# Diagonalizing 2x2 matrices

Printable View

• Jun 21st 2010, 06:17 PM
Cursed
Diagonalizing 2x2 matrices
Diagonalize the following matrix:

$\displaystyle \begin{bmatrix} 2 & 3 \\ 4 &1 \\ \end{bmatrix}$

I don't know if I made an algebraic mistake or if the matrix is just not diagonalizable. o.O

_______________________________________
My work:

$\displaystyle det(A-\lambda I) = det\begin{bmatrix} 2-\lambda & 3 \\ 4 &1-\lambda \\ \end{bmatrix} = (2-\lambda)(1-\lambda)-(3)(4) =(\lambda-5)(\lambda+2)$

Therefore: $\displaystyle \lambda = 5, \lambda = -2$
____________________

For $\displaystyle \lambda = 5$:

$\displaystyle \begin{bmatrix} 2 & 3 \\ 4 & 1 \\ \end{bmatrix} - \begin{bmatrix} 5 & 0 \\ 0 & 5 \\ \end{bmatrix} = \begin{bmatrix} -3 & 3 \\ 4 & -4 \\ \end{bmatrix}$ ~ $\displaystyle \begin{bmatrix} 1 & -1 \\ 0 & 0 \\ \end{bmatrix}$

$\displaystyle (A - 5\lambda)X = 0$: $\displaystyle x_1 -x_2 = 0$ and $\displaystyle x_2$ is free. So $\displaystyle x_1 = x_2$, but $\displaystyle x_2 =1$, which means $\displaystyle x_1 = 1$ too.

$\displaystyle v_1= \begin{bmatrix}1 \\ 1 \\ \end{bmatrix}$
____________________

Using the same method for $\displaystyle \lambda = -2$, I get:

$\displaystyle (A+2I)X= \begin{bmatrix} 4 & 3 \\ 4 & 3 \\ \end{bmatrix}$ ~ $\displaystyle \begin{bmatrix} 4 & 3 \\ 0 & 0 \\ \end{bmatrix}$

so

$\displaystyle v_2= \begin{bmatrix}3 \\ 4 \\ \end{bmatrix}$
__________________________

Now:

$\displaystyle P= [v_1$ $\displaystyle v_2]$ $\displaystyle = \begin{bmatrix}1 & 3 \\ 1 & 4 \\ \end{bmatrix}$

^ Is that wrong?
• Jun 21st 2010, 06:28 PM
maddas
Doesn't look too diagonal to me (:
• Jun 21st 2010, 06:45 PM
tonio
Quote:

Originally Posted by Cursed
Diagonalize the following matrix:

$\displaystyle \begin{bmatrix} 2 & 3 \\ 4 &1 \\ \end{bmatrix}$

I don't know if I made an algebraic mistake or if the matrix is just not diagonalizable. o.O

_______________________________________
My work:

$\displaystyle det(A-\lambda I) = det\begin{bmatrix} 2-\lambda & 3 \\ 4 &1-\lambda \\ \end{bmatrix} = (2-\lambda)(1-\lambda)-(3)(4) =(\lambda-5)(\lambda+2)$

Therefore: $\displaystyle \lambda = 5, \lambda = -2$
____________________

For $\displaystyle \lambda = 5$:

$\displaystyle \begin{bmatrix} 2 & 3 \\ 4 & 1 \\ \end{bmatrix} - \begin{bmatrix} 5 & 0 \\ 0 & 5 \\ \end{bmatrix} = \begin{bmatrix} -3 & 3 \\ 4 & -4 \\ \end{bmatrix}$ ~ $\displaystyle \begin{bmatrix} 1 & -1 \\ 0 & 0 \\ \end{bmatrix}$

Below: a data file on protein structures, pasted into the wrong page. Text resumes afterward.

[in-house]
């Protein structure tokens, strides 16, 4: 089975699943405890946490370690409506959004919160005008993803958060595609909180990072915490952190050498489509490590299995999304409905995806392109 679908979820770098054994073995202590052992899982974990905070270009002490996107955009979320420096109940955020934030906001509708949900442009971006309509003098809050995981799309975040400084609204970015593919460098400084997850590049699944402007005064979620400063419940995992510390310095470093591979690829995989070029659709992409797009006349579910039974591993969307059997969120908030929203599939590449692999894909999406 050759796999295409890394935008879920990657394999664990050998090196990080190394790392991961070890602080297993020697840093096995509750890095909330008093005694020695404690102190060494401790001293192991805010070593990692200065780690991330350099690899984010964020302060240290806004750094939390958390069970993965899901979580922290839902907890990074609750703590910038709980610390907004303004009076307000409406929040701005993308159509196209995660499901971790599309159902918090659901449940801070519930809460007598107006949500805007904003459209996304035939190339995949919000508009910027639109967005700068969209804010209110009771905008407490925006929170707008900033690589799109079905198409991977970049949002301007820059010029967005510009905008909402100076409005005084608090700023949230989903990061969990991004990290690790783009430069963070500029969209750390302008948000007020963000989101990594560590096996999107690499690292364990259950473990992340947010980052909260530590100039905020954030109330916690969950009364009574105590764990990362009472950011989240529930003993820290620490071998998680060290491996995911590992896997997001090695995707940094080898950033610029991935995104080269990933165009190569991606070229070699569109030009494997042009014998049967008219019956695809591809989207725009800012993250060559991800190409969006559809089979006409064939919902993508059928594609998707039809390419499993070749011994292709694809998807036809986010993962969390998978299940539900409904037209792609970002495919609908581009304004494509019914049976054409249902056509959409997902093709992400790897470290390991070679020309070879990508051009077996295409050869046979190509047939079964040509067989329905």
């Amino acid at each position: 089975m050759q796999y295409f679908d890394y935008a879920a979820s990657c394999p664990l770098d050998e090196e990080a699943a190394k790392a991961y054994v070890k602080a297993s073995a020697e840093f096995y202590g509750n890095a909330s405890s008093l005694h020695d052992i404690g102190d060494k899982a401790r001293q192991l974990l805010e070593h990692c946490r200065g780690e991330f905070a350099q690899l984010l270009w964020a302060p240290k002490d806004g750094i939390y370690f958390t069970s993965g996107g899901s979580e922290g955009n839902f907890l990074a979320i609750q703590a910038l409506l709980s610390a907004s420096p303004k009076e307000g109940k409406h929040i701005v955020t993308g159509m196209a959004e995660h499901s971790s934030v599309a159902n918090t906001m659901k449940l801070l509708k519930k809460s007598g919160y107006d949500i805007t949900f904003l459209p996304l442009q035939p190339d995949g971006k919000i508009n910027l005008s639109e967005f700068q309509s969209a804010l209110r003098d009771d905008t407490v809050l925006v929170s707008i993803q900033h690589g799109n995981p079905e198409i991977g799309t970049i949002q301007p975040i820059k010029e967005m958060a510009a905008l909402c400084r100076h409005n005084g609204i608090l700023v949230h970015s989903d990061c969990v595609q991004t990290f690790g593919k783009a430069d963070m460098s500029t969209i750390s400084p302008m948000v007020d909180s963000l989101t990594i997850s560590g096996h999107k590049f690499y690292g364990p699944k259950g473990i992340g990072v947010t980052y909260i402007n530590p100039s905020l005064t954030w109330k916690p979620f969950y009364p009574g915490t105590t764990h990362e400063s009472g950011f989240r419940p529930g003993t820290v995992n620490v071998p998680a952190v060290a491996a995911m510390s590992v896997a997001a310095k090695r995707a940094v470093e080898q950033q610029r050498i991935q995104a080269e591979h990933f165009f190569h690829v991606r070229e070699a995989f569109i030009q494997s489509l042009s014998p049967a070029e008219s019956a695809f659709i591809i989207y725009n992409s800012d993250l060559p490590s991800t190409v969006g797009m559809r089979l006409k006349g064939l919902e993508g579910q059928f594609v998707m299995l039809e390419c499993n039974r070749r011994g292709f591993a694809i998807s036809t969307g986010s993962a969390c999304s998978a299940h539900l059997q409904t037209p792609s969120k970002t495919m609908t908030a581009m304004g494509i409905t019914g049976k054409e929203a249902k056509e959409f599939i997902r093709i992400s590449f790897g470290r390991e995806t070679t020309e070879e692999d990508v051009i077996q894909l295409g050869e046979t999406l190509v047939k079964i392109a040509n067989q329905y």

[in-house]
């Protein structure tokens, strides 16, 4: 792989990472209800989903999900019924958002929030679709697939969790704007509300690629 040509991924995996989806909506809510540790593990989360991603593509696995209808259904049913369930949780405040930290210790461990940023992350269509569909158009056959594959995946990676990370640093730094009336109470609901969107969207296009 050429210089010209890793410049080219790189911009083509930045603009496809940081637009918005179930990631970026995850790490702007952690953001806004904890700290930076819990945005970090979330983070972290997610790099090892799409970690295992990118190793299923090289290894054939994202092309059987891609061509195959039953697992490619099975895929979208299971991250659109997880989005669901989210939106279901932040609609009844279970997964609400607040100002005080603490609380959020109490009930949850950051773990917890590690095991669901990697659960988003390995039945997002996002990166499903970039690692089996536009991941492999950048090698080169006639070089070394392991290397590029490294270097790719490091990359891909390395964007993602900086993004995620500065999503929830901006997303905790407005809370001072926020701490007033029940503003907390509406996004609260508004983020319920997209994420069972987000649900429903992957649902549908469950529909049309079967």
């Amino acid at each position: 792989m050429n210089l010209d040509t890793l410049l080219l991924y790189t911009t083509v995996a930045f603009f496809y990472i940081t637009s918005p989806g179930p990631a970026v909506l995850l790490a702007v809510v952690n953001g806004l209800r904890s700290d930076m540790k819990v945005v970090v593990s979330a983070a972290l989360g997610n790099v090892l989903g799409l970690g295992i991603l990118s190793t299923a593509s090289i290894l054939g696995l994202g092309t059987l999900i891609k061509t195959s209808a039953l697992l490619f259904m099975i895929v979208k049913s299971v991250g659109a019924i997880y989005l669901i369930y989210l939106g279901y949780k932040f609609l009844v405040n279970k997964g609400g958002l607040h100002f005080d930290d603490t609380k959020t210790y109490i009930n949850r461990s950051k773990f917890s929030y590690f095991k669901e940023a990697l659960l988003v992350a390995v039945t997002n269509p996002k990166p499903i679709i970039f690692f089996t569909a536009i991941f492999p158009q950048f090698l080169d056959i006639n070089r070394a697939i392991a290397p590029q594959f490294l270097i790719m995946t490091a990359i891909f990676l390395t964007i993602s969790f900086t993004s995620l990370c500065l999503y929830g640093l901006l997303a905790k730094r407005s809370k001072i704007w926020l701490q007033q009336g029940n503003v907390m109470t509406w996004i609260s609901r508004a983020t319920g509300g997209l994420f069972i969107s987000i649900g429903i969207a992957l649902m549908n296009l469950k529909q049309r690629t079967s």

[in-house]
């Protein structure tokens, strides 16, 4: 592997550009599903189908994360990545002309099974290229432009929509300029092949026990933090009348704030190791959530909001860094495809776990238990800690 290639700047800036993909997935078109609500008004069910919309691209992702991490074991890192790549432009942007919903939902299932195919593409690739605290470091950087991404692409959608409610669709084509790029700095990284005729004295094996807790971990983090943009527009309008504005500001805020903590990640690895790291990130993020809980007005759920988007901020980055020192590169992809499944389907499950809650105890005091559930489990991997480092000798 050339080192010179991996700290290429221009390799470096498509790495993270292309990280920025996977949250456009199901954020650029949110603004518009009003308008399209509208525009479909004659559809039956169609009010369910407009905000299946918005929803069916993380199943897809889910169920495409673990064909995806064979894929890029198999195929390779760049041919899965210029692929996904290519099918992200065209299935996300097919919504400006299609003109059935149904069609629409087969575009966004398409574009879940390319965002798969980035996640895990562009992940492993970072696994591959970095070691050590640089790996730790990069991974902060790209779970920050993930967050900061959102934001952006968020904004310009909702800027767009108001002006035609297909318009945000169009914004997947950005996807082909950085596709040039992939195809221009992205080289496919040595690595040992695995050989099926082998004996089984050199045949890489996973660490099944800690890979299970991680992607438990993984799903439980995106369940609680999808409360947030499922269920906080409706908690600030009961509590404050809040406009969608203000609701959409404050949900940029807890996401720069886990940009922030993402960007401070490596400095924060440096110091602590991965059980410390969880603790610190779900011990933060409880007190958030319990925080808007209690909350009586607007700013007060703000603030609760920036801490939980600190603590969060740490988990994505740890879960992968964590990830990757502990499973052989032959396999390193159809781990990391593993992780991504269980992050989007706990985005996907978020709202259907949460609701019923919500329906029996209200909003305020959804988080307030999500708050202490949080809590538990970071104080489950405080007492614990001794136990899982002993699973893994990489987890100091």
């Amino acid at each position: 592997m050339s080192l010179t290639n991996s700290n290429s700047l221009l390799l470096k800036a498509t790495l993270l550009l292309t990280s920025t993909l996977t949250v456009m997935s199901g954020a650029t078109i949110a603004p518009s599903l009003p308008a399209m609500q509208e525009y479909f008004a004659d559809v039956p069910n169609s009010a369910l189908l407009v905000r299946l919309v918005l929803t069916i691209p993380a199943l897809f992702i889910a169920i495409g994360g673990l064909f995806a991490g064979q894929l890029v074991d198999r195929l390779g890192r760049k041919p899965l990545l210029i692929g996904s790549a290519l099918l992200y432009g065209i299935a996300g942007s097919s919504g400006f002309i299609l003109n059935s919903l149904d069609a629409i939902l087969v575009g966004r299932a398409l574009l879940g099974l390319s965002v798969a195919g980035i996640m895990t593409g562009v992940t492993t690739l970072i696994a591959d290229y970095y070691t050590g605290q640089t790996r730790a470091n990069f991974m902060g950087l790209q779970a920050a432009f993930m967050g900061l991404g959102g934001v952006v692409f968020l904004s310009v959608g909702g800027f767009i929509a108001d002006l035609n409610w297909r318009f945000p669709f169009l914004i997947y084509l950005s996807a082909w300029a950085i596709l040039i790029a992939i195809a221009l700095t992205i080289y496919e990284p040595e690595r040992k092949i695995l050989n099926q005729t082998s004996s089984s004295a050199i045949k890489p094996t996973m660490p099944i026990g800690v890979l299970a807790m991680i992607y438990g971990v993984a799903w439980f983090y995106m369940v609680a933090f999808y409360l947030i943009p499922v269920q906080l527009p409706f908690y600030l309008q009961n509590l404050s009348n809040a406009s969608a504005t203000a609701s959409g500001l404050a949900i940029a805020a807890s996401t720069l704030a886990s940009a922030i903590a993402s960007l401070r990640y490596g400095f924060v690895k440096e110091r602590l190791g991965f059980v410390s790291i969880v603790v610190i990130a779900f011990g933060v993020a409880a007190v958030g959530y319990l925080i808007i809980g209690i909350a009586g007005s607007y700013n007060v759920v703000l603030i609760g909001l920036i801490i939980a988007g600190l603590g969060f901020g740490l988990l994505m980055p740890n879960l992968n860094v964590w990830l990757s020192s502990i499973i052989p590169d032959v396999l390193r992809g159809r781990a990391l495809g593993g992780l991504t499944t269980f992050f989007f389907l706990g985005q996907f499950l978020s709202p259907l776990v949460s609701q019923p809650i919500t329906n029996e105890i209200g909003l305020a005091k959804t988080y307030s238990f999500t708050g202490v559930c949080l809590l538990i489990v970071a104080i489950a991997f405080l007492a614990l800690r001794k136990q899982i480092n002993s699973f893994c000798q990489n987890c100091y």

$\displaystyle (A - 5\lambda)X = 0$: $\displaystyle x_1 -x_2 = 0$ and $\displaystyle x_2$ is free. So $\displaystyle x_1 = x_2$, but $\displaystyle x_2 =1$, which means $\displaystyle x_1 = 1$ too.

$\displaystyle v_1= \begin{bmatrix}1 \\ 1 \\ \end{bmatrix}$
____________________

Using the same method for $\displaystyle \lambda = -2$, I get:

$\displaystyle (A+2I)X= \begin{bmatrix} 4 & 3 \\ 4 & 3 \\ \end{bmatrix}$ ~ $\displaystyle \begin{bmatrix} 4 & 3 \\ 0 & 0 \\ \end{bmatrix}$

so

$\displaystyle v_2= \begin{bmatrix}3 \\ 4 \\ \end{bmatrix}$
__________________________

Now:

$\displaystyle P= [v_1$ $\displaystyle v_2]$ $\displaystyle = \begin{bmatrix}1 & 3 \\ 1 & 4 \\ \end{bmatrix}$

^ Is that wrong?

.

Yes, it is wrong: $\displaystyle \begin{pmatrix}2&3\\4&1\end{pmatrix}\begin{pmatrix }3\\4\end{pmatrix}\neq(-2)\begin{pmatrix}3\\4\end{pmatrix}$ , so that isn't an eigenvector corresponding to the eigenvalue -2...

Tonio
• Jun 21st 2010, 07:09 PM
dwsmith
Characteristic polynomials of 2x2 matrices can be done without computing $\displaystyle det(A-\lambda I)$
$\displaystyle P_{\lambda}(A)=\lambda^2-\lambda tr(A)+det(A)$

Thus, $\displaystyle tr(A)=3 \ \mbox{and} \ det(A)=-10\rightarrow \ \lambda^2-3\lambda-10=(\lambda-5)(\lambda+2)$
• Jun 22nd 2010, 02:45 AM
Ackbeet
I agree with Tonio that the $\displaystyle v_{2}$ eigenvector is incorrect. Your steps are good up until the moment you say that $\displaystyle v_{2}=\dots$. Don't skip steps there!

As for constructing $\displaystyle P$, you may need to run the Gram-Schmidt procedure on your eigenvectors. $\displaystyle P$ has to be orthogonal, which means that the eigenvectors have to be orthonormal. Also, don't forget that the final result has to be your diagonal matrix. Remember how to get the diagonal matrix?
• Jun 22nd 2010, 03:47 AM
Defunkt
Perhaps I'm being confused, but why would P need to be orthogonal?
• Jun 22nd 2010, 04:39 AM
Ackbeet
Quote:

Originally Posted by Defunkt
Perhaps I'm being confused, but why would P need to be orthogonal?

Maybe I'm thinking of orthogonally diagonalizing a matrix. The advantage there is that inverting the $\displaystyle P$ is as simple as transposition. You are correct (implying I was wrong before) in saying that $\displaystyle P$ does not have to be orthogonal. It does have to be invertible.